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The Landlady Plot Diagram
Transcript of The Landlady Plot Diagram
By- Roald Dahl
Trinity C 9G
The exposition is where Billy Weaver is introduced and so is the setting which is him getting off the train in Bath, London. Then he finds the bed and breakfast sign. "Billy caught sight of a printed notice propped up against the glass in one of the upper panes. It said bed and breakfast."
The denouement is the last important title left in a story. In 'The Landlady" is it when Billy asks if there has been another guests in the last two to three years, and the landlady's last words were, "No, my dear,' she said 'only you."
Rising Action (1)
The rising action are what lead up to the little event that lead up to the big event known as the climax. In the story it is when Billy and the landlady head upstairs to a room while she is talking about him having to signing the book."Would you be kind enough to pop into the sitting room on the ground floor and sign the book? Everyone has to do that because it’s the law of the land, and we don’t want to go breaking any laws at this stage in the proceedings, do we?”
Rising Action (3)
The third rising action is when Billy was trying to figure out who Mr. Mulholland and Mr. Temple are from the lobby book. He felt like he knew them somehow. "There is nothing more tantalizing than a thing like this that lingers just outside the borders of one’s memory. He hated to give up. "
The initial incident is what starts the conflict that will finally lead the the climax. In "The Landlady" its when Billy meets the landlady and she talks about the price of staying at the bed and breakfast. Billy wants to make sure he can afford staying at the bed breakfast, "'Five and sixpence a night, including breakfast.' It was fantastically cheap. It was less than half of what he had been willing to pay."
Rising Action (2)
The second rising action is when Billy is heading down to the main floor sign the book and noticing other names because he notices that their are only two names which brings up suspicion. "There were only two other entries above his on the page, and as one always does with guest books, he started to read them. One was a Christopher Mulholland from Cardiff. The other was Gregory W. Temple from Bristol. "
The climax is what the whole story leads up to.In "The Landlady" the climax is when Billy notices the parrot had not moved since he has been here because she does it with all her pets when they pass, "I stuff all my little pets myself when they pass away."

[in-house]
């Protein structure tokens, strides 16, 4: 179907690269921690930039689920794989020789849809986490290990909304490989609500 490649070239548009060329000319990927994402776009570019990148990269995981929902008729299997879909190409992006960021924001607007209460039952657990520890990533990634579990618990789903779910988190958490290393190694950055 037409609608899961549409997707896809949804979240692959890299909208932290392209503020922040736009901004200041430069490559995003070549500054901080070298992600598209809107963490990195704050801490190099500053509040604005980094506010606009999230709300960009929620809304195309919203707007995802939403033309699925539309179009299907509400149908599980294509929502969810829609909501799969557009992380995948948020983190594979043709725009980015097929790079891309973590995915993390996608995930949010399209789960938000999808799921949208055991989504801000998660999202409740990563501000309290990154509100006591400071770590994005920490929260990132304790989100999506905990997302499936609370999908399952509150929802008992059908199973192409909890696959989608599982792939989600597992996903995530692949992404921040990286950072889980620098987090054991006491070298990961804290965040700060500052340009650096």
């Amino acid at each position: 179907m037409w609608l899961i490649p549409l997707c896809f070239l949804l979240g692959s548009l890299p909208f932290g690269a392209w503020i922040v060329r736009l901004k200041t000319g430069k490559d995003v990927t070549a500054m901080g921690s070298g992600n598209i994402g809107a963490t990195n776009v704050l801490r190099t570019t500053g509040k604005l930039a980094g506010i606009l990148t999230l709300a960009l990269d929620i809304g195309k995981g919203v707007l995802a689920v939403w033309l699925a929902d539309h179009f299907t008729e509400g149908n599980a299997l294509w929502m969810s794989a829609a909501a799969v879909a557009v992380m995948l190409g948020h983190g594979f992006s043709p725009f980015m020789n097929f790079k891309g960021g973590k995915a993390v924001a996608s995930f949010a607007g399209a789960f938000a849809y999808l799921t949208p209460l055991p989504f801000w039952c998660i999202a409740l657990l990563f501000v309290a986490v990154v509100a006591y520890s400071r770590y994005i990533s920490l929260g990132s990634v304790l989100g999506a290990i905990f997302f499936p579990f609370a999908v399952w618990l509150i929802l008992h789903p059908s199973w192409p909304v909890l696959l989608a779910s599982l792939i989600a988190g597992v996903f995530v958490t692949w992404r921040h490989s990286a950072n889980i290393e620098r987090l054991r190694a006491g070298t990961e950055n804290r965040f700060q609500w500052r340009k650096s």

The falling action is when the story is starting to coming to an end. in the story it is when Billy starts to notice the taste of bitter almonds in his tea because it is a posion called cyanide. "The tea tasted faintly of bitter almonds, and he didn’t much care for it."
Billy Weaver- I think he could be a round and static character because we know his physical traits along with his thoughts like when he was explaining the landlady, " Now, the fact that his landlady appeared to be slightly off her rocker didn't worry Billy in the least. After all, she was not only harmless, there was no question about that, but she was quite obviously a kind and generous soul." I think Billy is static because he doesn't change throughout the story. He is clueless throughout the story, start to end.
Landlady- I thinks she is flat and static because there is very little detail we know really about her other than her age, and she is a taxidermist. She also doesn't change throughout the story because she was akiller for the beginning to the end.
I think the conflict is man vs. man because the landlady poisons Billy with cyanide which she had done with the other men she had stay there. She would put it in their tea so they would never know. "I stuff all my little pets myself when they pass away."
Point of View
I think the point of view is third person because the story uses he and she, along with names for example,"Billy Weaver had traveled down from London on the slow afternoon train."
The theme is "Don't Judge a Person by their Appearance" because Billy thinks the bed and breakfast is going to be better then The Bell and Dragon. Billy was wrong because he ends up being poisoned by the landlady. "It looked to him as though it would be a pretty decent house to stay in. Certainly it would be more comfortable then The Bell and Dragon."
I think the mood of the story "The Landlady," is frightening because of how oblivious Billy is until the very end. When Billy asks, "Excuse me asking, but haven't there been any other guests except them in the last two or three years?" and getting the response, "No, my dear,' she said 'only you." is when he started to understand she was a serial killer.
I think the tone is suspicious because the landlady is creepy throughout the entire story but billy just shrugs it off . Not realizing she is a taxidermist until the very end.
"It doesn't look in the least bit dead. Who did it?'
'Of course,' she said 'have you met my little Basil as well?"